Saturday, October 3, 2009

Spiffin' up the school

My neighbor and PTA member Allison has asked for my help at our school. Not with school pictures or helping at a teacher appreciation day, but with landscaping.

"You seem to have a green thumb," she said. "We could use your passion for gardening at our school."

The front of our school IS pretty dull. There are overgrown daylilies and mangled shrubs. I look at it everyday when I pick up my daughter and it lacks color and interest. I knew that it needed a facelift.

"I'm no expert, " I tell her. "But if you need some help, I'm your person!"

And so it began ...

What to do with this eyesore? Yeesh. We have a handful of areas like this. Allison thought some bulbs might look nice here. Can I plant bulbs in this space and spruce it up with some Karl Foerster and some other grasses? I have little or no experience with bulbs - do I have to plant annuals over them once they die down?

What makes this planting tricky is that there is no one to take care of these plants once they are planted. They are on their own to survive.

We were supposed to plant tomorrow but recent rains postponed it until next weekend. The school's Boy Scout troop and their dads were going to do the tough work - dig out all the daylilies and rose bushes.

This retaining wall planter is attractive but look at the junk that's in there. (What were they thinking?) Should we put some perennials in there to give it some "bones"? I can see some wave petunias or sweet potato vine looking nice - spilling over the sides. Maybe a few morning glories? What do you think? What would be a good foundation for that planter?

We put out a call for perennials and so far I've yielded black-eyed susans, lots of irises, sedum and some coneflower. I have some May Night salvia that I split that we could use here too. It's a VERY long and narrow area. My master gardener friend Kathy suggested we repeat patterns: black-eyed Susan, monarda, Salvia, coneflowers - repeat. Problem is, not sure we have enough to fill the area.

All of these flowers are donated - and there's good and bad that goes with that ! I've had offers of snow on the mountain (no way!) and lots of invasive ground cover stuff. I hate to be picky but do you really want plants that are going to wear out their welcome?

Please share your ideas!


Rosey Pollen said...

So many choices! If it's a school, then some tough plants that can handle having a bit of rough handling. Maybe some ornamental grasses in amongst those flowers you suggested?

Susie said...

Since you don't have anyone to help water I would go with the most drought resistant plants such as sedums. Also maybe use some of those daylilies in the big planter and something to drape around. The potato vine or petunias would be pretty but will someone be able to water? I don't know about planting bulbs in your area. Here in our area so many bulbs act like annuals and we have to replant every season.

If you have a local county extension office they might make some good suggestions.

Kit said...

Wow, you're really taking on a project there. They should rotate the watering responsibilities among the students to teach them a little bit about gardening...they could even earn some sort of credit for it! :)

One plant that I love for its low maintenance and good productivity is a daisy. Mine could use a good thinning if you want a chunk or two. They spread, but very gradually. Also, I have some bright yellow coreopsis (as you know) that definitely need to be cut back. That too is prolific without needing much care. I'd be happy to donate both of them if you don't think it's too late to transplant.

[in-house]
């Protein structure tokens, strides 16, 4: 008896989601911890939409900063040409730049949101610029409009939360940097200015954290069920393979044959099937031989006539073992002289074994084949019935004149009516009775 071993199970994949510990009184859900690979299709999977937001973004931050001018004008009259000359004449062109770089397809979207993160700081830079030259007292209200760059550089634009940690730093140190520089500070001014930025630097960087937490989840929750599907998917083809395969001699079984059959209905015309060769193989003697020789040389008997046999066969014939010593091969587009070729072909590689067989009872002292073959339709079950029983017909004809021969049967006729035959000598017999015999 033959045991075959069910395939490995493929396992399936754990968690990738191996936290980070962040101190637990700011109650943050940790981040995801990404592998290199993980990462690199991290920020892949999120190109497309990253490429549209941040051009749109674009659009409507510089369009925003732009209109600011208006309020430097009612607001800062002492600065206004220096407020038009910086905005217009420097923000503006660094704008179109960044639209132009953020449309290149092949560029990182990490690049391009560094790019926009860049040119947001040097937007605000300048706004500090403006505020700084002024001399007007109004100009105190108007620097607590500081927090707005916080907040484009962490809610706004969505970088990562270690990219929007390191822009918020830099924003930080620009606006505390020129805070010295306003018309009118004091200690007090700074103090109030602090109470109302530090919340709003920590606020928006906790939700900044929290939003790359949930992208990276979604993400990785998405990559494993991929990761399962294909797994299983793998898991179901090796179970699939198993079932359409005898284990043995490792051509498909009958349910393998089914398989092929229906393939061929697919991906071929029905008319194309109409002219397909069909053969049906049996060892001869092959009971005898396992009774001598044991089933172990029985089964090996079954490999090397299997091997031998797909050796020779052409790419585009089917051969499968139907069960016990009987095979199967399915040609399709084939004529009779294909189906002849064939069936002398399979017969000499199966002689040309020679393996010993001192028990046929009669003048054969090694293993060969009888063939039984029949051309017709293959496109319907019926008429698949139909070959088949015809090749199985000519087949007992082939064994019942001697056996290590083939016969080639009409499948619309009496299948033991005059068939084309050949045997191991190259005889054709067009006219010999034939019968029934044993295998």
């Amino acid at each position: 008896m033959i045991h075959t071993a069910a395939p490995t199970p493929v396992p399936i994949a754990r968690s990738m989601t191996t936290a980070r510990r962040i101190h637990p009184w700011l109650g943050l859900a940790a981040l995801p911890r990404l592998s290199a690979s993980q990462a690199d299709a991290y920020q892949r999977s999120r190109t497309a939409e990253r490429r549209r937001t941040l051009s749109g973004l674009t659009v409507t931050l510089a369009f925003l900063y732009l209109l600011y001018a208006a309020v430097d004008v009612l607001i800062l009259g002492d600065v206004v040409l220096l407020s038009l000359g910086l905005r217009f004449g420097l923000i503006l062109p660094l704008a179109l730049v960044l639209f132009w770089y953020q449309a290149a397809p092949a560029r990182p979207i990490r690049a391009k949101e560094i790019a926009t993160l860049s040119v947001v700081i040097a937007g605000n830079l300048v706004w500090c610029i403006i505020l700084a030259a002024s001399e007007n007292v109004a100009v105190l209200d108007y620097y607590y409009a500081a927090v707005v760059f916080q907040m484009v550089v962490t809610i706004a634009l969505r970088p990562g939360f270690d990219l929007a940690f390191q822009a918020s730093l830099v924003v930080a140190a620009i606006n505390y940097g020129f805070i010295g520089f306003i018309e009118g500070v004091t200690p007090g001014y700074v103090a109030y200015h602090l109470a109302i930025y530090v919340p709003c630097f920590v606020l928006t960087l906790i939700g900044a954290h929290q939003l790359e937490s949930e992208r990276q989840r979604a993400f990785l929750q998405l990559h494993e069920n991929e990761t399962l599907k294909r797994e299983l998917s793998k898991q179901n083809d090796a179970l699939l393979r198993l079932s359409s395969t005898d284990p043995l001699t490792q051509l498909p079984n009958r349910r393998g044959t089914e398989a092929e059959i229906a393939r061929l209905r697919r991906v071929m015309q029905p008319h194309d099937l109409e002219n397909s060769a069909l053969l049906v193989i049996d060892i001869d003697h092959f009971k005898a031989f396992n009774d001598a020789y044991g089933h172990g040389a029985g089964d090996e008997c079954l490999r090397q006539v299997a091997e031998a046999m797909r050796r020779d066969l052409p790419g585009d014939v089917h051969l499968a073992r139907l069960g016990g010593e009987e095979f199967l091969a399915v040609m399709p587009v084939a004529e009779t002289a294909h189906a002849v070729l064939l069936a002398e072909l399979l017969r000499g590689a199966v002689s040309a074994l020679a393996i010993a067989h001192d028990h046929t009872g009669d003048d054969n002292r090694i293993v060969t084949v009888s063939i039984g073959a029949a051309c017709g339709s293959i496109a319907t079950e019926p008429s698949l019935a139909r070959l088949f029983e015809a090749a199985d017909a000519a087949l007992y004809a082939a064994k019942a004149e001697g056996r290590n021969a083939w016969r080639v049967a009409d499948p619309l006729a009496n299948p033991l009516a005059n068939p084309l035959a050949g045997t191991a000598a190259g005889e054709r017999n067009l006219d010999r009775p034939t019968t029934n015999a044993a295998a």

Best of luck - I'd love to brainstorm more about it anytime!

Johnnny said...

I'd suggest verbena. Something native for sure. Have students go door to door on a plant drive. They could get cuttings from people's perennials. Future Farmers Of America students could take turns watering the flower beds. The Zen students could add a rock garden section for morning meditation groups.

garden girl said...

Hi Beth, Hope the project is going well! Sounds like you've got a good start with the donated plants. I like the idea of adding some grasses to the plan too.

I think Susie's idea for sedums is a good one. Sedums are so, so easy to start from cuttings, even if no one has rooted plants to donate, sedum cuttings can be stuck in the soil and most, if not all would root with no care at all.

Good luck with the project! I've helped with school gardens around here, and it can really be a lot of fun getting the kids involved. It can even be part of the science curriculum if teachers are interested and supportive of the idea.

One of the schools has a butterfly garden and a few veggies too. The teachers and the kids love it. I second the idea of getting the local extension office involved if possible. Master Gardeners are often interested in such projects, and may be willing to donate plants and/or time.

Kerri said...

What a fun project! You're probably all finished with it by now, but....
Nothing is tougher than daylilies. I hope you divided and replanted some of them.
You should certainly be able to plant bulbs there. Daffodils are hardy as can be. Tulips, crocus, snowdrops...all hardy.
They can be still be planted while the ground is workable. You can plant them between perennials and plant annuals over them after the foliage dies down.
You've got some good suggestions from your other blog friends.
It's great that people donated plants. Good idea to say no to the thugs. You have to be a bit choosy :)
Phlox, monarda, achillea and conflowers are pretty tough perennials and easy.
Shasta Daisies, as Kit. suggests, are great too.
I'll look forward to seeing the results next spring and summer.
Let's hope and pray for a mild winter! I'm already looking forward to spring :)

Kerri said...

I meant to write "coneflowers" :)

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